Most fibroids do not cause any symptoms or complaints in patients. However, some symptoms such as abnormal bleeding, disturbingly painful and bleeding menstrual periods, back pain and painful sexual intercourse may be encountered.

In addition, some fibroids can prevent the expansion of the bladder by putting pressure on the bladder due to the mass effect and may cause the patient to go to the toilet frequently. In the same way, as a result of the pressure on the anus, it can lead to the feeling of needing a toilet all the time.

One of the biggest problems in fibroids is that they prevent pregnancy by exhibiting behaviors like a mass in the uterus. Fibroids, especially close to the inner surface of the uterus, can disrupt the appropriate area for the embryo, which consists of the combination of sperm and egg, to attach.

In addition to these, a palpable mass in the lower part of the abdomen may also be a sign of fibroids due to the growth of some fibroids that are not noticed due to skipping periodic health checks.

Diagnostic Methods

Fibroids usually occur as a result of routine gynecological examinations, but for the definitive diagnosis, the patient’s history is taken and examined by the physician. The mass can be detected by using high resolution ultrasounds together with physical examination.

If the mass is large or if the uterine tissue cannot be clearly distinguished, MRI can also be performed to avoid any confusion. Detailed information on soft tissues can be obtained by MR imaging.

Treatment Methods

Most fibroids are detected incidentally, without causing any symptoms or complaints. In such fibroids, fibroids are followed periodically without any treatment. Apart from this, if the detected fibroids cause some symptoms, treatment should be planned. In treatment, surgical methods are generally applied. The decision for surgery is made according to the patient’s age, complaints, number and location of fibroids, and whether the patient has children, and the scope of the surgery is determined. Myoma surgeries can be done in two ways, the first option is to remove the fibroid. If the patient does not have a child and is planning to have a child in the future, the removal of the uterine fibroid is performed in order to continue the uterine function in order to have a child until another fibroid occurs. The second option is the complete removal of the uterus. Since fibroids are tumors produced very frequently by the uterus, if the patient has a child and there is no question of giving birth to another child, it may be recommended to remove the uterus after the age of 40 so that it does not produce fibroids again.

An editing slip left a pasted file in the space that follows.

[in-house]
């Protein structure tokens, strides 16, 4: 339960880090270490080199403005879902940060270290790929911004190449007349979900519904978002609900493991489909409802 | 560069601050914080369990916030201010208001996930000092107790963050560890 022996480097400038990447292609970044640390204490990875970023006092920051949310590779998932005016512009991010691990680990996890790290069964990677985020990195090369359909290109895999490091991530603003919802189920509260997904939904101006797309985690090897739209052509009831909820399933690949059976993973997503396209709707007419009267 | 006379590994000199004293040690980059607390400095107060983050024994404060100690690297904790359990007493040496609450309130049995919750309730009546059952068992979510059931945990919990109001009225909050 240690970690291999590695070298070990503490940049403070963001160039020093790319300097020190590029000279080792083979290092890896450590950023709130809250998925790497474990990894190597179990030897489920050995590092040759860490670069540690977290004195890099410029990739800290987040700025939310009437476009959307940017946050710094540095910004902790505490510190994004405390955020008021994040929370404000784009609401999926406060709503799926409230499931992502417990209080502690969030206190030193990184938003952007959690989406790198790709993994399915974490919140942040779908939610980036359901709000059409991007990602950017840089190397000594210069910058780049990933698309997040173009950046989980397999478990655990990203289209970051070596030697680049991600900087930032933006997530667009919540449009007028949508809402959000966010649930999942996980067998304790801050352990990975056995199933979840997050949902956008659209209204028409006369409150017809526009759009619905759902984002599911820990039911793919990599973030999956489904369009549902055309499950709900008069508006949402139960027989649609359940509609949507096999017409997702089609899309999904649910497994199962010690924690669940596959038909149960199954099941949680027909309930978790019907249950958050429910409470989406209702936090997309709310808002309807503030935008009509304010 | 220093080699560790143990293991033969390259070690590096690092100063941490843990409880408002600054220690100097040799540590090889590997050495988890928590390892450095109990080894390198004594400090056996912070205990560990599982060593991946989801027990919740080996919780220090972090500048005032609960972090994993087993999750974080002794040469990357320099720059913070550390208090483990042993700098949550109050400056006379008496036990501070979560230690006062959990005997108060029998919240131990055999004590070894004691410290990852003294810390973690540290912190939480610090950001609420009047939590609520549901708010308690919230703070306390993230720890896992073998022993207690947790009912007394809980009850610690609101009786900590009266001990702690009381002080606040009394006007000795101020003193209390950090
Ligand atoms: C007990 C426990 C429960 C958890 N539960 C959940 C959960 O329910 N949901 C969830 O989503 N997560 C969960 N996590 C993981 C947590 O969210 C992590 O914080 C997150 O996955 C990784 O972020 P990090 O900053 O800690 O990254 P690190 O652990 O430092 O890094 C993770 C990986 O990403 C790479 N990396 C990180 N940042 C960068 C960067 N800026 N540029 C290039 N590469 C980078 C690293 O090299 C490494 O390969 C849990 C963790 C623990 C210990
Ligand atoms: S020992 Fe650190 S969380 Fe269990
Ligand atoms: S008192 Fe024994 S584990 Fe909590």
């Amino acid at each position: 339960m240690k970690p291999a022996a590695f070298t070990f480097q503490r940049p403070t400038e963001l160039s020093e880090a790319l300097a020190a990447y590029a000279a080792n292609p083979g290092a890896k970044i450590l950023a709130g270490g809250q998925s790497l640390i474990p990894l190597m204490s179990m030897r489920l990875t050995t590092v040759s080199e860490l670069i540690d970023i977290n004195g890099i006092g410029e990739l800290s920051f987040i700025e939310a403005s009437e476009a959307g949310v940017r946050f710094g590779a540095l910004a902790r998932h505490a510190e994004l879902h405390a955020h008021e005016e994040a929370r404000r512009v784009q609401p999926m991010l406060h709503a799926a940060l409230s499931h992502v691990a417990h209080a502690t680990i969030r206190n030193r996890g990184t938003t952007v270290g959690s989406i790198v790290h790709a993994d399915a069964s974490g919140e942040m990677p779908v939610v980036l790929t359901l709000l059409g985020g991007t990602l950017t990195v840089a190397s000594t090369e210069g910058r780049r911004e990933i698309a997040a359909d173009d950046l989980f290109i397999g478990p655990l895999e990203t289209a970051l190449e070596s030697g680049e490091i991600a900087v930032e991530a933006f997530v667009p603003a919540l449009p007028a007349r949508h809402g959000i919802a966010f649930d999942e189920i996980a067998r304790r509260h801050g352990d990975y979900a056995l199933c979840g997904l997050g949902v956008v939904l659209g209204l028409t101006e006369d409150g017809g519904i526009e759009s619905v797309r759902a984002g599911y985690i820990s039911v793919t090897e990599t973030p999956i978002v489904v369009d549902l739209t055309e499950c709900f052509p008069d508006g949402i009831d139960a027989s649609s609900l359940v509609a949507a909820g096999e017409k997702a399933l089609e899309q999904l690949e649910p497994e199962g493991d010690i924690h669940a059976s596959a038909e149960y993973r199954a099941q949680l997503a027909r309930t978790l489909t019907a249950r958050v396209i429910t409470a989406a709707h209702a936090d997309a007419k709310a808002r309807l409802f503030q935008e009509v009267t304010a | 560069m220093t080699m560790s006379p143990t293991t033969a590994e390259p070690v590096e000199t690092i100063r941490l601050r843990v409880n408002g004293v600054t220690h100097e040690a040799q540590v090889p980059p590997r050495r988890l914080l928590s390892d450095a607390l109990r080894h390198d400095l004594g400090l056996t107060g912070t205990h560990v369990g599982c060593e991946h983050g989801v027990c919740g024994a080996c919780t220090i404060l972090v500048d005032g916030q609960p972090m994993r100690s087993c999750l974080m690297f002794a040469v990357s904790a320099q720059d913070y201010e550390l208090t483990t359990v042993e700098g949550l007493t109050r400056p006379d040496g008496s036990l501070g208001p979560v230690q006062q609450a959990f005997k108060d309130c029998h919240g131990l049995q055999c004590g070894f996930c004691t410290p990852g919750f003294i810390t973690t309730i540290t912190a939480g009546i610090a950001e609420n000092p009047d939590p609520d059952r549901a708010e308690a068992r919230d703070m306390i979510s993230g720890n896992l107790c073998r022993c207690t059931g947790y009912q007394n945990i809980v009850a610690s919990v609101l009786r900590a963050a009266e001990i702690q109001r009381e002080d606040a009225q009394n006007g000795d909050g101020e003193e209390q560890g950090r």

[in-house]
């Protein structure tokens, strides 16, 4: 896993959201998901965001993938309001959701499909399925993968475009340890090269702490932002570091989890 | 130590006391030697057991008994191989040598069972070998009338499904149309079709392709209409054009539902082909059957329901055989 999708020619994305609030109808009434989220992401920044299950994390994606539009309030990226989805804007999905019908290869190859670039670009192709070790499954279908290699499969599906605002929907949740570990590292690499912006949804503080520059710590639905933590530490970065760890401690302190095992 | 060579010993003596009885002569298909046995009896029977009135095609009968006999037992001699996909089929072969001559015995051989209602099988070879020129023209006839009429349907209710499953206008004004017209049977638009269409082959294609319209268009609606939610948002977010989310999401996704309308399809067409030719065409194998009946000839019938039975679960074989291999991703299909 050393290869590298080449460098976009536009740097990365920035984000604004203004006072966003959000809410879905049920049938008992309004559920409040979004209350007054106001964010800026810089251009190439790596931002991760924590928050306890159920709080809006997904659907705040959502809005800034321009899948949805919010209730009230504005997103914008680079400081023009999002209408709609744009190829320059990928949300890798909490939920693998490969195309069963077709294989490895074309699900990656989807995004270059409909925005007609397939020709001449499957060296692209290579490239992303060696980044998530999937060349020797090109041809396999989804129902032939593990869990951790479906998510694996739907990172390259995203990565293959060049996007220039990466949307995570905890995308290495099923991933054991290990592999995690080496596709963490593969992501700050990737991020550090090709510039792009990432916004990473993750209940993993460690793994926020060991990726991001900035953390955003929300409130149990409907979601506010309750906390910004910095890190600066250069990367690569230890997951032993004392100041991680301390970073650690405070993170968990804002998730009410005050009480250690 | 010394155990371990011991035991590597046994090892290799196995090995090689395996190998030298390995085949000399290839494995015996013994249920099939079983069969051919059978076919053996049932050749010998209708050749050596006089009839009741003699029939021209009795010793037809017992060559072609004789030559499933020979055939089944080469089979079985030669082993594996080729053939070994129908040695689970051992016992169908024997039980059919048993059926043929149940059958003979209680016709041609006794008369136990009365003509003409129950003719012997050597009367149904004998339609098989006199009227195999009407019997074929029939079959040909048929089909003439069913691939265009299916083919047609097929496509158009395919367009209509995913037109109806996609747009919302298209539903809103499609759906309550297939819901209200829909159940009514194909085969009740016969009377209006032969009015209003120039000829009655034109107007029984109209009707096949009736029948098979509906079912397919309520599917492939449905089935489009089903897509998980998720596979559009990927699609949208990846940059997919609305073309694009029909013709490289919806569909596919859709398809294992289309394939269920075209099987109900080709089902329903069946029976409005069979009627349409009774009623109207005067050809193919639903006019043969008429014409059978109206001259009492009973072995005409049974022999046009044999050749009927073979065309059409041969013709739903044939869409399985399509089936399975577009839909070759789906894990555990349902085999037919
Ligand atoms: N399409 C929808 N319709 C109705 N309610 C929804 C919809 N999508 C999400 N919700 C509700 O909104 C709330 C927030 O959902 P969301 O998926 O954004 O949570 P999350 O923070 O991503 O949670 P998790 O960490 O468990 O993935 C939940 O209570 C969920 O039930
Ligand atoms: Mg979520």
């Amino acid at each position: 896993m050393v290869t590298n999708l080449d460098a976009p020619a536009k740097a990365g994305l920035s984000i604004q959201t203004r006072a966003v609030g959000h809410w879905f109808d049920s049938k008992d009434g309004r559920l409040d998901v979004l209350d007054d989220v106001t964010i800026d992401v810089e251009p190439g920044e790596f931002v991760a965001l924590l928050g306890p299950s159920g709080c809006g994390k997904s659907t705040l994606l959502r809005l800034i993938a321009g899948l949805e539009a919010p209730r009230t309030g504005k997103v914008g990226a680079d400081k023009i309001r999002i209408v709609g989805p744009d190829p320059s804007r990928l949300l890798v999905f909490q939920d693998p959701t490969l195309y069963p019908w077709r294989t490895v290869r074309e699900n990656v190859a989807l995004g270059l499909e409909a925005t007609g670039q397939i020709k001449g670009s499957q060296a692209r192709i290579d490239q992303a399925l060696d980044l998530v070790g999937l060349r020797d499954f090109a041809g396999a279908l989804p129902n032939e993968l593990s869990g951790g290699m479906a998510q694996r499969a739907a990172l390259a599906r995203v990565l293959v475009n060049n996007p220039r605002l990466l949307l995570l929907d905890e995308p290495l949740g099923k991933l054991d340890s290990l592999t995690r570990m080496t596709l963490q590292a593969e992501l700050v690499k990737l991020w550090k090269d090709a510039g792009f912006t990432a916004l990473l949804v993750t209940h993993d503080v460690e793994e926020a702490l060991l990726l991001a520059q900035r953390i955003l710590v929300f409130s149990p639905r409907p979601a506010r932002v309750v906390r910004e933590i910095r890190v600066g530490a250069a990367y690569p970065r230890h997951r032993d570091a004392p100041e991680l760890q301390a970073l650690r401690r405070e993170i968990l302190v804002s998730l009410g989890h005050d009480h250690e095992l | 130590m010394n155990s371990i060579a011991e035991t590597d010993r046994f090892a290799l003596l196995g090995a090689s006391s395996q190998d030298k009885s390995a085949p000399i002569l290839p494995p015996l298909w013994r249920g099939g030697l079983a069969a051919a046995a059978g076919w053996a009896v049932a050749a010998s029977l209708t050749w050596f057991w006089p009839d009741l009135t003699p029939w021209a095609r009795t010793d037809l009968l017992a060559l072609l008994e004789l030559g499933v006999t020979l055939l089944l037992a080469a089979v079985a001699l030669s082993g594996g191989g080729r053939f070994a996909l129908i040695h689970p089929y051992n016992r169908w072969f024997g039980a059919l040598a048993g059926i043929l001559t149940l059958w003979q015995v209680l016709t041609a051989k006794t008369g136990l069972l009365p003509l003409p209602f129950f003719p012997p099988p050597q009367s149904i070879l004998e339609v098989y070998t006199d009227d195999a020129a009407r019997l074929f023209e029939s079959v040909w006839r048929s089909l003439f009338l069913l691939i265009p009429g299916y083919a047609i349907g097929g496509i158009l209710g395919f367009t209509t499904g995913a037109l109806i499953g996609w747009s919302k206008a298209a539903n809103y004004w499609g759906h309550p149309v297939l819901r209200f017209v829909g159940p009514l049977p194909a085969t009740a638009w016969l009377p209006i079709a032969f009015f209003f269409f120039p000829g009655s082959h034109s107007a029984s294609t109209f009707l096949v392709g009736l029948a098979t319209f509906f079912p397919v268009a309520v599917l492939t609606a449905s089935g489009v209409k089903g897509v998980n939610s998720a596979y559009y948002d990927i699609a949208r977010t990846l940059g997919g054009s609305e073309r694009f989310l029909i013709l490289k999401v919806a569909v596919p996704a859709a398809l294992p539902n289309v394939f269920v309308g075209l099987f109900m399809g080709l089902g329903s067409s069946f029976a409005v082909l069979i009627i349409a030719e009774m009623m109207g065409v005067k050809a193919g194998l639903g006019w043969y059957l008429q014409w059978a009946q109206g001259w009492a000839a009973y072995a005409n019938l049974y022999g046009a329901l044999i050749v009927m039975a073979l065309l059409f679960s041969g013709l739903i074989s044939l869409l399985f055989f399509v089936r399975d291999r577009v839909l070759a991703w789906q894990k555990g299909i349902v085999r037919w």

These surgeries can be performed with several different methods:


In this method, small fibroids that cause pain and cause frequent or severe bleeding are removed by vaginal entry. Fibroids located under the uterus or in its inner layer are removed with a special imaging system.

Closed Surgeries

Closed surgeries are performed with laparoscopic or robotic surgery methods. The fibroids that are not very large are removed from the uterine bed and the remaining uterine tissue is sutured to prevent both bleeding and heal the uterine wall.

Open Surgery

This method involves the removal of very large tumors that have advanced to the upper part of the navel. Due to the large size of the fibroids, there is no area to work in the laparoscopic or robotic method, and the fibroids are cleaned by incision with the open surgical method.

In some suitable patients who do not prefer surgery, drug treatment can be applied. Although drug treatments do not eliminate fibroids, they may help reduce excessive bleeding caused by fibroids and partially shrink the fibroid.

In addition, in some suitable patients, fibroids can be reduced by closing the vessels feeding the fibroid with a catheter advanced through the inguinal vein with interventional radiological techniques.

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